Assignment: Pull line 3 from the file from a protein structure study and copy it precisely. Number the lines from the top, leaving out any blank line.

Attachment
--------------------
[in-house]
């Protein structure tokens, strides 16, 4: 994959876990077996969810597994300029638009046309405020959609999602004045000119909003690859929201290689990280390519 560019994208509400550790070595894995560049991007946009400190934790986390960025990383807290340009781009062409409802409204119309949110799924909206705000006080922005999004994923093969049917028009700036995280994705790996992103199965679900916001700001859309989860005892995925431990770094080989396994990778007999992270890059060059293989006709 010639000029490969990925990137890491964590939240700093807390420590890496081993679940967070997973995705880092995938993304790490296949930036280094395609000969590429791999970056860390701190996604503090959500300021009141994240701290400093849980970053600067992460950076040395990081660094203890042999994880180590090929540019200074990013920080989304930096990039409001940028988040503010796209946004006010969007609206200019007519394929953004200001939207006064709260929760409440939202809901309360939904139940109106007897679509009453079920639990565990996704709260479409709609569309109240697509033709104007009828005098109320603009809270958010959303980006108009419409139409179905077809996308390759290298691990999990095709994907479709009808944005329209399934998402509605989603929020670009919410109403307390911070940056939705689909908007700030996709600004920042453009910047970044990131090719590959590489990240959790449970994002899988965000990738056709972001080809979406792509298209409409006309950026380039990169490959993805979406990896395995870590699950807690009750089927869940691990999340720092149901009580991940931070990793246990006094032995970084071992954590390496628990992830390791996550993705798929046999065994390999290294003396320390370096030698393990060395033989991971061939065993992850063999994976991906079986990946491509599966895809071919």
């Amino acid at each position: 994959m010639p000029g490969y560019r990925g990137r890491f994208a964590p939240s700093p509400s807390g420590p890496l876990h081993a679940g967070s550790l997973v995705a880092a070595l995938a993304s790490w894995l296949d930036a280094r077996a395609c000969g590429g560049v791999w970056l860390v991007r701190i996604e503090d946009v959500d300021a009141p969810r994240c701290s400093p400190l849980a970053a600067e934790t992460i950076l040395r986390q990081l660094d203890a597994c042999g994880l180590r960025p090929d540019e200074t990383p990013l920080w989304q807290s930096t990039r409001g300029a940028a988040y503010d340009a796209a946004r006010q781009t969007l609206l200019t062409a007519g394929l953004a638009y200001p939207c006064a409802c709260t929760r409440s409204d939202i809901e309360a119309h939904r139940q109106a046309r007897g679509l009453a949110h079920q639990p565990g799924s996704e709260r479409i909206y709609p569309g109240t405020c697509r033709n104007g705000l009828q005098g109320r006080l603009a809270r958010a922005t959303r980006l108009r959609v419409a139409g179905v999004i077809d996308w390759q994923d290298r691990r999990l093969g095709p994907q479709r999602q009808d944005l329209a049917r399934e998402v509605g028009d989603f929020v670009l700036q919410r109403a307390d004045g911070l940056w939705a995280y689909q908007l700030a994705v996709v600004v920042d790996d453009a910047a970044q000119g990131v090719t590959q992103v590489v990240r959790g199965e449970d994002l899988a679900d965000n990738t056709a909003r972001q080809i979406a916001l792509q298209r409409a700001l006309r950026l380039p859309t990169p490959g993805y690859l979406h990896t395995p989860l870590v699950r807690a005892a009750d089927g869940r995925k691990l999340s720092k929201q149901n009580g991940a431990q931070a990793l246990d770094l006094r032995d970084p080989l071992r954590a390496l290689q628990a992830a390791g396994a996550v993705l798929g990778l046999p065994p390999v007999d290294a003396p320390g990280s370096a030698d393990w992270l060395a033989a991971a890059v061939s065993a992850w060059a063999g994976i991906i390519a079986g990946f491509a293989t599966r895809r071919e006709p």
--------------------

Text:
């Amino acid at each position: 994959m010639p000029g490969y560019r990925g990137r890491f994208a964590p939240s700093p509400s807390g420590p890496l876990h081993a679940g967070s550790l997973v995705a880092a070595l995938a993304s790490w894995l296949d930036a280094r077996a395609c000969g590429g560049v791999w970056l860390v991007r701190i996604e503090d946009v959500d300021a009141p969810r994240c701290s400093p400190l849980a970053a600067e934790t992460i950076l040395r986390q990081l660094d203890a597994c042999g994880l180590r960025p090929d540019e200074t990383p990013l920080w989304q807290s930096t990039r409001g300029a940028a988040y503010d340009a796209a946004r006010q781009t969007l609206l200019t062409a007519g394929l953004a638009y200001p939207c006064a409802c709260t929760r409440s409204d939202i809901e309360a119309h939904r139940q109106a046309r007897g679509l009453a949110h079920q639990p565990g799924s996704e709260r479409i909206y709609p569309g109240t405020c697509r033709n104007g705000l009828q005098g109320r006080l603009a809270r958010a922005t959303r980006l108009r959609v419409a139409g179905v999004i077809d996308w390759q994923d290298r691990r999990l093969g095709p994907q479709r999602q009808d944005l329209a049917r399934e998402v509605g028009d989603f929020v670009l700036q919410r109403a307390d004045g911070l940056w939705a995280y689909q908007l700030a994705v996709v600004v920042d790996d453009a910047a970044q000119g990131v090719t590959q992103v590489v990240r959790g199965e449970d994002l899988a679900d965000n990738t056709a909003r972001q080809i979406a916001l792509q298209r409409a700001l006309r950026l380039p859309t990169p490959g993805y690859l979406h990896t395995p989860l870590v699950r807690a005892a009750d089927g869940r995925k691990l999340s720092k929201q149901n009580g991940a431990q931070a990793l246990d770094l006094r032995d970084p080989l071992r954590a390496l290689q628990a992830a390791g396994a996550v993705l798929g990778l046999p065994p390999v007999d290294a003396p320390g990280s370096a030698d393990w992270l060395a033989a991971a890059v061939s065993a992850w060059a063999g994976i991906i390519a079986g990946f491509a293989t599966r895809r071919e006709p």